It is not the birds and weather that defies the difference, though. Instead, it is how the poet approaches the subject matter. It is about what Nemerov says and let’s go unsaid, as well as the questions his writing leaves readers with at the end of ‘Because You Asked about the Line Between Prose and Poetry.’
Explore Because You Asked about the Line Between Prose and Poetry
‘Because You Asked about the Line Between Prose and Poetry’ by Howard Nemerov is a thoughtful depiction of the differences alluded to in the title.
The poem uses a snowy and rainy scene and the images of birds feeding to define the difference between “prose and poetry.” It is not a clear or obvious difference but one that requires some analysis to understand. This is part of the poet’s way of suggesting how poems are different from prose work. They require more interpretation and may leave the reader without a clear understanding of what every image means.
You can read the full poem here.
Sparrows were feeding in a freezing drizzle
From silver aslant to random, white, and slow.
In the first lines of this poem, the speaker introduces a very vivid image, something that occurs throughout the six lines of this short piece. He refers to “Sparrows” who were feeding in a drizzle of very cold rain. They were withstanding this hardship in order to eat. This, like all skilled poetry, should create a clear image in one’s mind of what the experience would look like, feel like, sound like, and more.
This is one of the integral ways that poetry is different from prose. Few prose writers will spend as much time on the details that Nemerov does in his poetry.
The speaker goes on, describing how “you,” the reader, were watching the sparrows and the rain, and suddenly it turned into snow. The temperature dropped, and the atmosphere changed. This smooth transition and the fact that the writer looped “you” into the poem are other elements that set poetry apart from prose.
The line “Riding a gradient invisible” comes next, followed by “From silver aslant to random, white, and slow.” These terms define the movement of the rain as it transitions into whiter and slower snow. Readers may also be inspired to imagine the snow landing on the sparrows’ backs, transforming the scene further.
There came a moment that you couldn’t tell.
And then they clearly flew instead of fell.
The second stanza is a couplet, completing the scene and leaving readers to figure out their own interpretation. The speaker says that suddenly there was a moment that you “couldn’t tell” what was going on, how the snow, or perhaps the birds, were moving. This is also a reference to the title and the difference between poetry and prose. “You” couldn’t tell if you were reading one or the other. But, then, the birds/snow “clearly flew instead of fell.” They took flight, something that can be interpreted in different ways. Perhaps the poet was interested in suggesting that poetry is able to accomplish what prose is not or that when one realizes the difference, it becomes easier to see how similar they are to one another.
The poem itself sits somewhere on the line between the two. It uses poetic elements and prosaic ones.
Structure and Form
‘Because You Asked about the Line Between Prose and Poetry’ by Howard Nemerov is a two-stanza poem that is divided into a set of four lines, known as a quatrain, and a set of two lines, known as a couplet. The first four lines follow a rhyme scheme of ABCB, with the “A” and “C” end words, “drizzle” and “invisible” serving as half-rhymes. The second stanza is a couplet. The two end words “tell” and “fell” are perfect rhymes.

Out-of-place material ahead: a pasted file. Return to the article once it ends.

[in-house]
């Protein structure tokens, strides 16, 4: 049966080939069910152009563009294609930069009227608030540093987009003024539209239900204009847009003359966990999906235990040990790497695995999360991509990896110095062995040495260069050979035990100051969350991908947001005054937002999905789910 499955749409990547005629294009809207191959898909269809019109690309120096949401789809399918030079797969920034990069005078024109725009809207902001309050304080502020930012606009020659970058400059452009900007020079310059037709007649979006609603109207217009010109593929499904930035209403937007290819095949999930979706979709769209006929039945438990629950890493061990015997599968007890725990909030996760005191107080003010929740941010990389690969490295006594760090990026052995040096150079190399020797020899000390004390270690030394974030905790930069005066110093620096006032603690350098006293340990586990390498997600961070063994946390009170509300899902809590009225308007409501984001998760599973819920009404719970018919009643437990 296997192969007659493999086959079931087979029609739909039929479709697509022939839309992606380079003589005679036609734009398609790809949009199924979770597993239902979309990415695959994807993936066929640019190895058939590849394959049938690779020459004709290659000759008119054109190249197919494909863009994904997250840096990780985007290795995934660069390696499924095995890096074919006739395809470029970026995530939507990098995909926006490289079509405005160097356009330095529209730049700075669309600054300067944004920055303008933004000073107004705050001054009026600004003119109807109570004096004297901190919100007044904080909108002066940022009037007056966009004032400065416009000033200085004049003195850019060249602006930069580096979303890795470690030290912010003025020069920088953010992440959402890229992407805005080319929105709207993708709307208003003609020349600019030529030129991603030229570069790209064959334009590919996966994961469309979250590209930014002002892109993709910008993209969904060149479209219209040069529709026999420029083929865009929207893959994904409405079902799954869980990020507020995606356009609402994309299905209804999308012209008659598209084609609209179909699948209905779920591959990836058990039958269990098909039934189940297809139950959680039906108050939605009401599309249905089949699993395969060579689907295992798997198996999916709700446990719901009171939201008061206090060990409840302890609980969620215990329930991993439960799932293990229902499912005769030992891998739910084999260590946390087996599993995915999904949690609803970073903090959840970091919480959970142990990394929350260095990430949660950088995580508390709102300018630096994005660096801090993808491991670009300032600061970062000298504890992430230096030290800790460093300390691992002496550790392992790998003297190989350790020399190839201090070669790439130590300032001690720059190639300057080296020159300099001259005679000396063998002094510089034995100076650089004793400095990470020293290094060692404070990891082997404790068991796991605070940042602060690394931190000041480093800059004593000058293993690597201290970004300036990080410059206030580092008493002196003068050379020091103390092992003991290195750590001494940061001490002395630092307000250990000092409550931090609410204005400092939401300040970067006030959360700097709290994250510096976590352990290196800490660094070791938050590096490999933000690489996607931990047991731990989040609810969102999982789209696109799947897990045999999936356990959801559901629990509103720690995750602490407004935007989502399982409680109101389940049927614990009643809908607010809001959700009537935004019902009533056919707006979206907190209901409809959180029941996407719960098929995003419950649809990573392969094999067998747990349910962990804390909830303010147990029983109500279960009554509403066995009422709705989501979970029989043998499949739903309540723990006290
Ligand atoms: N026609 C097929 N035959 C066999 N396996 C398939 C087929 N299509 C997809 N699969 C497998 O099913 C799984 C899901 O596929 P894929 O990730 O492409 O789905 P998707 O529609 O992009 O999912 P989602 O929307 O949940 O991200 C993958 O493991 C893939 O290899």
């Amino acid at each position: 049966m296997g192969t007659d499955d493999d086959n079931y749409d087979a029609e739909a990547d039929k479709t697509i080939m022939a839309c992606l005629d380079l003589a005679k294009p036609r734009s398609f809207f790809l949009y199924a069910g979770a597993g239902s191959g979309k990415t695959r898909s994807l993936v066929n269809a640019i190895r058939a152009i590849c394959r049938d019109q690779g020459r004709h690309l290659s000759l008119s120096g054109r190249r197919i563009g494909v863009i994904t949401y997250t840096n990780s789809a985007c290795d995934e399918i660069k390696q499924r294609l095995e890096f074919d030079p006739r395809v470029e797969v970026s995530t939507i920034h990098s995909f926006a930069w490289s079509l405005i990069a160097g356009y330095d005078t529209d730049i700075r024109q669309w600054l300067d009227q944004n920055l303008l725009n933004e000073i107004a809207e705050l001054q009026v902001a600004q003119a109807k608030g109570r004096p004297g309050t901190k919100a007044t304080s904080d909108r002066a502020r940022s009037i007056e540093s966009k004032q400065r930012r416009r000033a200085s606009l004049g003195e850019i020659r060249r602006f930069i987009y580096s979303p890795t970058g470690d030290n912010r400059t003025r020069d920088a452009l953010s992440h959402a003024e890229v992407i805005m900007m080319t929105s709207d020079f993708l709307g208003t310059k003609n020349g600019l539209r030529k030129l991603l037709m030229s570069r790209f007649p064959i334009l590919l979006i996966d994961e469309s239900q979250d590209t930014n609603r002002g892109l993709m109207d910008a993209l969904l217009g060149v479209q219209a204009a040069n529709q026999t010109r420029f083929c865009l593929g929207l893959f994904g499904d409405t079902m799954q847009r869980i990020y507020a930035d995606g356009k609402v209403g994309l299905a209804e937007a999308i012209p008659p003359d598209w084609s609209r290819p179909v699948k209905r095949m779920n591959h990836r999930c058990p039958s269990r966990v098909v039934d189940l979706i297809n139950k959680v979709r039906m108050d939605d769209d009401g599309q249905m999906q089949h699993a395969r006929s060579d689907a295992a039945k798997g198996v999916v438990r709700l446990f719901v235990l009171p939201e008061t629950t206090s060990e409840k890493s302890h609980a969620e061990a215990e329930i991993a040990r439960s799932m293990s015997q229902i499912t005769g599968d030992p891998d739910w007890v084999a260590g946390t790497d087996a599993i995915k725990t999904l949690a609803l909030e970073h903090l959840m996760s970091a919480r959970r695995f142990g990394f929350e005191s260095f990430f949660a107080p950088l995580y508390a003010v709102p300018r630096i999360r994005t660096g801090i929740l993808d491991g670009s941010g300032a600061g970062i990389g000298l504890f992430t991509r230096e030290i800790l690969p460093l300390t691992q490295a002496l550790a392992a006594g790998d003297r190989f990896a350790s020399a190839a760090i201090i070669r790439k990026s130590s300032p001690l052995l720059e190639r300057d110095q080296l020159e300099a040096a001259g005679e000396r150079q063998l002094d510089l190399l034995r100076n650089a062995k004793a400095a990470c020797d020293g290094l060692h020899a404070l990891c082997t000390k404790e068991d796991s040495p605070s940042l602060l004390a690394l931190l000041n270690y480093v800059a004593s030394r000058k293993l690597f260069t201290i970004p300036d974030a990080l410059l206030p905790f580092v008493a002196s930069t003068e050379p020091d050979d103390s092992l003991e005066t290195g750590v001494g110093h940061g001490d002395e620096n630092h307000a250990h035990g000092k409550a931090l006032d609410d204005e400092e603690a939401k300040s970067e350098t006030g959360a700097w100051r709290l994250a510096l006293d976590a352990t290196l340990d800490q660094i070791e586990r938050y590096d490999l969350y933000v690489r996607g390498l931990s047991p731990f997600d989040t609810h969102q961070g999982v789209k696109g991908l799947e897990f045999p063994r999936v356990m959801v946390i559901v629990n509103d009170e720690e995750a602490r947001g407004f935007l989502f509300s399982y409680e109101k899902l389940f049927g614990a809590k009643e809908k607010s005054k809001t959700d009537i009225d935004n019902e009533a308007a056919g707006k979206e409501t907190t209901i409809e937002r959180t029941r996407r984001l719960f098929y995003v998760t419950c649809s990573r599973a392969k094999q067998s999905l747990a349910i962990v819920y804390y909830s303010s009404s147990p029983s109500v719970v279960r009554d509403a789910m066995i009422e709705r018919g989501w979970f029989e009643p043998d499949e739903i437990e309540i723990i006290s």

Throughout this poem, the poet makes use of several literary devices. These include but are not limited to:
- Alliteration: occurs when the poet repeats the same consonant sound a the beginning of multiple words. For example, “silver” and “slow” in line four of the first stanza and “flew” and “fell” in line two of the second stanza.
- Imagery: can be seen when the poet uses particularly interesting descriptions. For example, “From silver aslant to random, white, and slow.”
- Enjambment: occurs when the poet cuts off a line before the natural stopping point. For example, the transition between lines two and three of the first stanza as well as lines three and four of that stanza.
The tone is peaceful and calm. The speaker describes the scene without becoming overexcited or confused. They know what they want to say and expect the reader to take the time to understand it.
The purpose is, as the title suggests, to show the differences, or lack thereof, between prose and poetry. There are some differences one can interpret, such as a focus on imagery and detail, as well as a willingness to leave things unexplained. But, they are also quite similar as well.
It is seen throughout the poem as the poet describes the rain, the snow, the way the birds are feeding, and “your” reaction to all of it. The poem is a beautiful example of how heavily short lines of poetry can rely on imagery.
The meaning is that through a few lines and several vivid images, poetry can tell a whole story. While prose, on the other hand, needs multiple paragraphs, pages, and chapters to do the same. Poetry is okay with leaving the reader with a few words and questions when the writing is over.
Readers who enjoyed this poem should also consider reading some related pieces. For example:
- ‘In a Station of the Metro’ by Ezra Pound – the quintessential Imagist poem. Using very few words, he paints a clear and unforgettable image.
- ‘September’ by Ted Hughes – a moving poem that touches on a troubled and important relationship.
- ‘Poetry’ by Marianne Moore – a in which the speaker, who is likely Moore herself, discusses her feelings about poetry.